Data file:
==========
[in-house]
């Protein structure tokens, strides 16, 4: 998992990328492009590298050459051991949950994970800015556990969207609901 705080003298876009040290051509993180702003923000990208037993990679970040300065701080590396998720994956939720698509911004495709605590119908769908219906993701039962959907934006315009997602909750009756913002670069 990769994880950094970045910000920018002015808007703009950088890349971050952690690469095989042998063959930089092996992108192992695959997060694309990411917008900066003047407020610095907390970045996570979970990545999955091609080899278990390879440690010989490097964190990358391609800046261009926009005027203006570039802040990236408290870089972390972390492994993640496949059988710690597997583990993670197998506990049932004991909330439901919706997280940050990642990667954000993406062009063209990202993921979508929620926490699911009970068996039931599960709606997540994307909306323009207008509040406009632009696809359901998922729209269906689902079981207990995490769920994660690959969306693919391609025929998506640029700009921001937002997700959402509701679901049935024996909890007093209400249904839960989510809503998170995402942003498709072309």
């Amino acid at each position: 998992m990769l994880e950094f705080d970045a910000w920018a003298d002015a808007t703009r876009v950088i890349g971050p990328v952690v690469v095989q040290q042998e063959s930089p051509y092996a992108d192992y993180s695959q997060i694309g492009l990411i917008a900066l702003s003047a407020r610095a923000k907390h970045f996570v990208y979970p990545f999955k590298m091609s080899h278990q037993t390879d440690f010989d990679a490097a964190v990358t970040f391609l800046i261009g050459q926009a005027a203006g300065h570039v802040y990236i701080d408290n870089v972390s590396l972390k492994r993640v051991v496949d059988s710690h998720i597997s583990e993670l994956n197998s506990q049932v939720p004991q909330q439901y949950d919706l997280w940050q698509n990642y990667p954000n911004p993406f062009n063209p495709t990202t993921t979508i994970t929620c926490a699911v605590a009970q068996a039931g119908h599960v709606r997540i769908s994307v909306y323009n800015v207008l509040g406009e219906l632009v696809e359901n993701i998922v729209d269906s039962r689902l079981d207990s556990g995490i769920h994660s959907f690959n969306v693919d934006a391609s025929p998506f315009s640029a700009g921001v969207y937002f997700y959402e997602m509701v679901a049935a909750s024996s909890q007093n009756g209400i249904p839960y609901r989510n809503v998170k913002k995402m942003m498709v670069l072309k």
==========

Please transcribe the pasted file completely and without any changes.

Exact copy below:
[in-house]
């Protein structure tokens, strides 16, 4: 998992990328492009590298050459051991949950994970800015556990969207609901 705080003298876009040290051509993180702003923000990208037993990679970040300065701080590396998720994956939720698509911004495709605590119908769908219906993701039962959907934006315009997602909750009756913002670069 990769994880950094970045910000920018002015808007703009950088890349971050952690690469095989042998063959930089092996992108192992695959997060694309990411917008900066003047407020610095907390970045996570979970990545999955091609080899278990390879440690010989490097964190990358391609800046261009926009005027203006570039802040990236408290870089972390972390492994993640496949059988710690597997583990993670197998506990049932004991909330439901919706997280940050990642990667954000993406062009063209990202993921979508929620926490699911009970068996039931599960709606997540994307909306323009207008509040406009632009696809359901998922729209269906689902079981207990995490769920994660690959969306693919391609025929998506640029700009921001937002997700959402509701679901049935024996909890007093209400249904839960989510809503998170995402942003498709072309």
């Amino acid at each position: 998992m990769l994880e950094f705080d970045a910000w920018a003298d002015a808007t703009r876009v950088i890349g971050p990328v952690v690469v095989q040290q042998e063959s930089p051509y092996a992108d192992y993180s695959q997060i694309g492009l990411i917008a900066l702003s003047a407020r610095a923000k907390h970045f996570v990208y979970p990545f999955k590298m091609s080899h278990q037993t390879d440690f010989d990679a490097a964190v990358t970040f391609l800046i261009g050459q926009a005027a203006g300065h570039v802040y990236i701080d408290n870089v972390s590396l972390k492994r993640v051991v496949d059988s710690h998720i597997s583990e993670l994956n197998s506990q049932v939720p004991q909330q439901y949950d919706l997280w940050q698509n990642y990667p954000n911004p993406f062009n063209p495709t990202t993921t979508i994970t929620c926490a699911v605590a009970q068996a039931g119908h599960v709606r997540i769908s994307v909306y323009n800015v207008l509040g406009e219906l632009v696809e359901n993701i998922v729209d269906s039962r689902l079981d207990s556990g995490i769920h994660s959907f690959n969306v693919d934006a391609s025929p998506f315009s640029a700009g921001v969207y937002f997700y959402e997602m509701v679901a049935a909750s024996s909890q007093n009756g209400i249904p839960y609901r989510n809503v998170k913002k995402m942003m498709v670069l072309k």